NewsDesk @bactiman63

The Health Department of Rio de Janeiro (SES-RJ) confirmed Monday the second death of a patient infected with monkeypox in the state as a result of the disease. The victim is a 31-year-old man, a resident of Mesquita, who had been hospitalized for more than a month in the capital of Rio de Janeiro.

Rio de Janeiro State/CDC

The patient was admitted to the National Institute of Infectious Diseases of the Oswaldo Cruz Foundation (Fiocruz) on August 31 and, two days later, was transferred to the São Sebastião State Institute of Infectious Diseases, where he had been since then.

According to SES-RJ, the man had low immunity and comorbidities that worsened the disease. He was treated with the experimental drug tecovirimat, which resulted in partial improvement of the lesions, but on Saturday, October 1, he suffered respiratory arrest and died.

Between people, transmission occurs through direct contact, such as kissing or hugging, or through infectious wounds, crusts or body fluids, in addition to respiratory secretions. The most characteristic symptom is the formation of painful rashes and nodules on the skin. In addition to these injuries, fever, chills, headaches, muscle aches, and weakness may occur.

According to SES-RJ, 1,064 cases have already been confirmed in the state and 507 are considered probable or suspected. According to a bulletin released on Friday, September 30 by the Ministry of Health, the country has 7,869 confirmed cases and 4,905 suspected cases.


Until now, there were only two deaths recorded: one in Minas Gerais and one in Rio de Janeiro. Worldwide, more than 61,000 cases and 23 deaths have been reported. In July, the World Health Organization (WHO) declared monkeypox a public health emergency of international concern.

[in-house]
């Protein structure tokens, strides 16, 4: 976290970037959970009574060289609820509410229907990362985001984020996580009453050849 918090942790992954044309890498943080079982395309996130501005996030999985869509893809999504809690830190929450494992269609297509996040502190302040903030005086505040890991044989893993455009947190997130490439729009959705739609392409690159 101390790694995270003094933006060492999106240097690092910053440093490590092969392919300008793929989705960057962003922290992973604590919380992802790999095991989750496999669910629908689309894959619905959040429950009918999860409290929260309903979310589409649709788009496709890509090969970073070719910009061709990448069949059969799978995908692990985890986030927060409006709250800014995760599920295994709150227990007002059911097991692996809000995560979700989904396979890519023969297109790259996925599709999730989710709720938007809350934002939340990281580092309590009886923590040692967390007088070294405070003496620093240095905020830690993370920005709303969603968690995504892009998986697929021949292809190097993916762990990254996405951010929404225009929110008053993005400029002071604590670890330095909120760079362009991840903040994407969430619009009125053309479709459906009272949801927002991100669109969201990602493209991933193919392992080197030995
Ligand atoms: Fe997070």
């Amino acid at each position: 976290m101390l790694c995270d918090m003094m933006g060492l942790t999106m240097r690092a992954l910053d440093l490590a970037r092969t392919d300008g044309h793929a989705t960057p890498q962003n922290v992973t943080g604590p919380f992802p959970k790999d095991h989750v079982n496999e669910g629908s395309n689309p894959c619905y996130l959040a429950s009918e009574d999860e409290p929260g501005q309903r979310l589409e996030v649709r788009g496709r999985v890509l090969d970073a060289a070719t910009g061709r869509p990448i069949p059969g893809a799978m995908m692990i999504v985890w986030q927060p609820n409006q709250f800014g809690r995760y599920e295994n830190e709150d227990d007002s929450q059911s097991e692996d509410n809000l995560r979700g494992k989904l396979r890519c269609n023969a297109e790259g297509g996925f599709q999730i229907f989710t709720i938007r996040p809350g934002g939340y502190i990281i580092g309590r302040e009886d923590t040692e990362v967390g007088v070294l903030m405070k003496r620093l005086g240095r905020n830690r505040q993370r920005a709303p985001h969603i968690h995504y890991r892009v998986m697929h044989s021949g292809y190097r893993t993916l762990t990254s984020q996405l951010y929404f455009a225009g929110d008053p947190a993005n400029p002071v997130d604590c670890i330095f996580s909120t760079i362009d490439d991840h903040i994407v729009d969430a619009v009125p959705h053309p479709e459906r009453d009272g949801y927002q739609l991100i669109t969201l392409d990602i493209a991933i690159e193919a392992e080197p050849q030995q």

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Although the lethality rate is low and the body’s own defenses are usually able to fight and eliminate the virus, there is a risk of aggravation, especially for immunosuppressed people with HIV/AIDS, transplant recipients, people with autoimmune diseases, pregnant women, lactating women, children with under 8 years of age and patients with leukemia, lymphoma or metastasis. As a prevention, the affected person should be isolated until all wounds have healed. It is also recommended to avoid contact with any material that has been used by the infected.

Vaccines for monkeypox are effective to combat the outbreak of smallpox in monkeys, but there is, for the time being, no provision for a mass immunization campaign, given the need to produce doses on a global scale. As recommended by the WHO, priority should be given to health professionals and laboratory researchers. In August, the National Health Surveillance Agency (Anvisa) gave approval to the importation of the immunizing agent by Brazil.

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